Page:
My best friend growing up was obsessed with God. His family never struck me as particularly Jesus-y, but Art took it hook, line, and sinker. He was always reading one of the books of the Bible. Even some more strange books, like Enoch. I remember when I mentioned I'd never heard of them, he just shrugged and said most sects considered them non-canon.
The strangest things about him were, in no particular order, that he was friends with me, and his obsession with meeting God. I've always been a godless heathen, for lack of a better word. He never seemed to care, and honestly I enjoyed the Bible stories he had to tell me. Weird shit, like Jesus banishing a dragon, angels breeding with humans and making monstrosities. You know, weird shit.
Towards the end of high school, I lost track of Art. I spent some time in and out of mental health facilities. Some of the people I met in those years really liked the stories I remembered from Art. Sometimes because of the absurdity, but some of them found some hope somewhere in there too. When I finally got home, Art was there waiting for me. Bright, full of Christ, and with cookies from his mom.
It was like we never parted. He was extremely excited that he’d gotten into Bob Jones University. I laughed at him when he mentioned “B.J.U.” He ignored my crude humor, as always. I guess they have a program that’s very intensive in Bible studies. I asked him about meeting God. He was still as convinced as when we were ten. After my stint in the facilities, I thought to ask, “Does that mean you want to die?”
“No!” he snapped.
An awkward silence, then he apologized for being snappy. He calmly explained that if he were to kill himself, or possibly even die purposely, that he’d risk not going to the Pearly Gates. Of course he prayed, and volunteered, and really anything he could do to emulate people who’d been saints. He was working soup kitchens, advocating for AIDS patients, donating as much as his little job would let him to the homeless and, with all of that going on, still managed to help out at the women’s shelter. He really latched on to the “whatever you did for one of the least of these brothers and sisters of mine, you did for me” bit from the big guy.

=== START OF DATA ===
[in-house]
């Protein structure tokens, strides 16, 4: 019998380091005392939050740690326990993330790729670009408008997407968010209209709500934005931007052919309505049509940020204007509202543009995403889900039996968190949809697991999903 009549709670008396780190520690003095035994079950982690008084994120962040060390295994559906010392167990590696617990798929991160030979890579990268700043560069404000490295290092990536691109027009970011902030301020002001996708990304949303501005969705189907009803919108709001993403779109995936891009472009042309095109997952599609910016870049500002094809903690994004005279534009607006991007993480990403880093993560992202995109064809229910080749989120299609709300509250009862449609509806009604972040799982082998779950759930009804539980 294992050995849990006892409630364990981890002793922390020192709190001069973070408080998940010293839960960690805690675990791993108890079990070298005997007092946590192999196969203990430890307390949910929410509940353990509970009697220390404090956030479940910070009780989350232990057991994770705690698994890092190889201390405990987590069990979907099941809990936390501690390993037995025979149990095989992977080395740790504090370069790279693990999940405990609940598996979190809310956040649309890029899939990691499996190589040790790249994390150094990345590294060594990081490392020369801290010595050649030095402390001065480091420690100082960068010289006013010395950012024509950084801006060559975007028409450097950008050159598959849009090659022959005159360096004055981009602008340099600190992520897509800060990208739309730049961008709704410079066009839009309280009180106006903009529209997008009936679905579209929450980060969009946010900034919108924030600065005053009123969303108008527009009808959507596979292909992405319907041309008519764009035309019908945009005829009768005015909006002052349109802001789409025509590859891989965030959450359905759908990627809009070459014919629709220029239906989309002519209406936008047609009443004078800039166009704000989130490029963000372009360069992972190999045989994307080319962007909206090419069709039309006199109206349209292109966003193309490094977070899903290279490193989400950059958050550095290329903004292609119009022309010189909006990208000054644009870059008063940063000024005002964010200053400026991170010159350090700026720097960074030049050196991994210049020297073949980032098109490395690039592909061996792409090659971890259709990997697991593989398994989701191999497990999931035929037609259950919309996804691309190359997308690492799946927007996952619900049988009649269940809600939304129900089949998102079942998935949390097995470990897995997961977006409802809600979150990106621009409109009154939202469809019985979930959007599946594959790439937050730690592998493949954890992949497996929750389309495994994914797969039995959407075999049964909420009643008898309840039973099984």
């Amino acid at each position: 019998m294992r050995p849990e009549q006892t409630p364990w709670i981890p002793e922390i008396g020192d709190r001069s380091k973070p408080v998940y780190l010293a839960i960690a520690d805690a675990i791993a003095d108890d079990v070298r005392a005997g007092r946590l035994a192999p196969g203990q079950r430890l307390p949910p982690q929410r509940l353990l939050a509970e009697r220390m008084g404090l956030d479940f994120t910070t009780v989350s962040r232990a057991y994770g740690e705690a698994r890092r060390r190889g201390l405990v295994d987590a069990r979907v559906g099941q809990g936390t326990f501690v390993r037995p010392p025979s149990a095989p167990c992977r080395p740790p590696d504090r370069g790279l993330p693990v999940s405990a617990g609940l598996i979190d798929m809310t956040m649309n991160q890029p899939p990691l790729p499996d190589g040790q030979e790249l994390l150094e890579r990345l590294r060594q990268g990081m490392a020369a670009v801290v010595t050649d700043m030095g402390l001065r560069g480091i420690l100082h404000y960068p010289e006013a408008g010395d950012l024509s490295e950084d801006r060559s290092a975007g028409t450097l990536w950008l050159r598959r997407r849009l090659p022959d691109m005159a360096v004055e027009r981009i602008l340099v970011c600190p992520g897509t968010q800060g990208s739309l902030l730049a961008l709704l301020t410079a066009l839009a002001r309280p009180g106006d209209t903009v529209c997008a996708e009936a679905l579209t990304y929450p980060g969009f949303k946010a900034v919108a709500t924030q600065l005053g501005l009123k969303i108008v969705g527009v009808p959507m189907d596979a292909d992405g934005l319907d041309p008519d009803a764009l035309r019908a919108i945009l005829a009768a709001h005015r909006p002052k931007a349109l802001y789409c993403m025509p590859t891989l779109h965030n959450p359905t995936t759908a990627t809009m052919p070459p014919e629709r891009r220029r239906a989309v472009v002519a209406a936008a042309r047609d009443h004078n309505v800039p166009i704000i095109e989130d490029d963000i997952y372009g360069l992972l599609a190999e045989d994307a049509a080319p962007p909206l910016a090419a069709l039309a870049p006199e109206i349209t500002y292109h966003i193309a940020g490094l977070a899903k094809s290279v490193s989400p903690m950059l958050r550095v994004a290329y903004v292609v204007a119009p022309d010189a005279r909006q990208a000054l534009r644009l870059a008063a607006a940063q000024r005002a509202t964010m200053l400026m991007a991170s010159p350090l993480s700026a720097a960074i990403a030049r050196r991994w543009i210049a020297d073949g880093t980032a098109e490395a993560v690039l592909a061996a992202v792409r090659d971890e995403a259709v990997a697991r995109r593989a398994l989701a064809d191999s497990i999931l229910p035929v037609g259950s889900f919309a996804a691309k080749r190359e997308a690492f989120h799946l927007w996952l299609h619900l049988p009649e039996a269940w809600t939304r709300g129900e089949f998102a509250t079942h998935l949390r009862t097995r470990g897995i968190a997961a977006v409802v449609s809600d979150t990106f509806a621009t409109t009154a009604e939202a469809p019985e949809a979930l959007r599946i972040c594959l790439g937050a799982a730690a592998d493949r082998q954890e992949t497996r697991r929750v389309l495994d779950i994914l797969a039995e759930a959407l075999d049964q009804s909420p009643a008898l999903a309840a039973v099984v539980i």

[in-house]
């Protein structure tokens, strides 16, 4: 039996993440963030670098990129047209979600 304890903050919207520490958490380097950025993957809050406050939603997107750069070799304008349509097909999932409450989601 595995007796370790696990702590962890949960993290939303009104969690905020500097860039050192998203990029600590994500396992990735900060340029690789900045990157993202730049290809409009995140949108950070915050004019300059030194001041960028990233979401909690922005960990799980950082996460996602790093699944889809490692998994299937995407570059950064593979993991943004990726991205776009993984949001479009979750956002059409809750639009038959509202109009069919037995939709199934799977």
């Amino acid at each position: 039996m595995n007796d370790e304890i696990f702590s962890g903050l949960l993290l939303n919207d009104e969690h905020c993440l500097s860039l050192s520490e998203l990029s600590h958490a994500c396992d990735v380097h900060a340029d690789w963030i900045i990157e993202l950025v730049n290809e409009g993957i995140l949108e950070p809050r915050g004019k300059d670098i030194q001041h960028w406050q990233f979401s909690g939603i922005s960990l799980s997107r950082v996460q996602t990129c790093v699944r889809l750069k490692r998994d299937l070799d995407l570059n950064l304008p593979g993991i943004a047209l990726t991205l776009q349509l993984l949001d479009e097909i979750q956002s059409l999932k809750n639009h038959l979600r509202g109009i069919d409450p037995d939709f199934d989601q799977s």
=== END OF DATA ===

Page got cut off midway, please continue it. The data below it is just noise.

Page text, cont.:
Is it any surprise he hadn’t met God? I knew it wasn’t going to happen, but at the same time, I admired the difference he was making in the world. He called me on my lunch break one day. In one of his religion classes at BJU, the discussion apparently shifted to inmates. Someone said they’d heard a lot of death row inmates suddenly find God once their fate is sealed. In typical Art fashion, he wedged visiting inmates into his schedule. He passed those stories onto me, too. Some of them were absolutely proud of their crimes. No remorse, they nearly pissed themselves laughing at the mention of the Lord or salvation. There were those who’d sought out salvation. Not all of them through religion, but many of them had. He focused on those. Even the ones who seemed to absolutely believe found it laughable that God had actually come to them. Disappointed, but he added “Prison Ministry” to his resume of good deeds and kept that a few days a month, too.
I don’t really know if it was the same class, but discussion turned towards, “there are no atheists in a fox hole.” It was like he had been sitting on top of the solution the whole time. He dropped everything and joined the service. Three tours. Afghanistan once, Iraq twice. Assignments everyone else thought were crazy, he was the first in line. Every time he came back, he was the exact same Art. I honestly don’t know if he killed anyone over there. I didn’t want to ask, and he never seemed interested in talking about that part of his job. Eventually, he gave that up, and went back to BJU, this time on a G.I. Bill.
I got the impression he wasn’t very strict with himself on his attendance this time around. He was digging into more of the “non-canon” books again. I’m not sure where he found it, but he kept talking about doing works in the name of God as a means of transformation. Art said he was still figuring it out, but that he was starting to see all of the work he’d put in trying to meet God as a means of personal transformation. Service as a chrysalis, he said.
After that, I never knew when we’d talk. He’d call or show up at all hours of the day, exhausted, but somehow invigorated at the same time. I kind of figured maybe he’d had some kind of existential crisis that led into drugs and drinking. I’d seen it in the facilities, and he certainly fit the archetype that I’d seen do that. I just tried to be there for him as best I could. I tried to bring it up, maybe save him like he’d always tried for me. He swore up and down that he wouldn’t touch anything like that.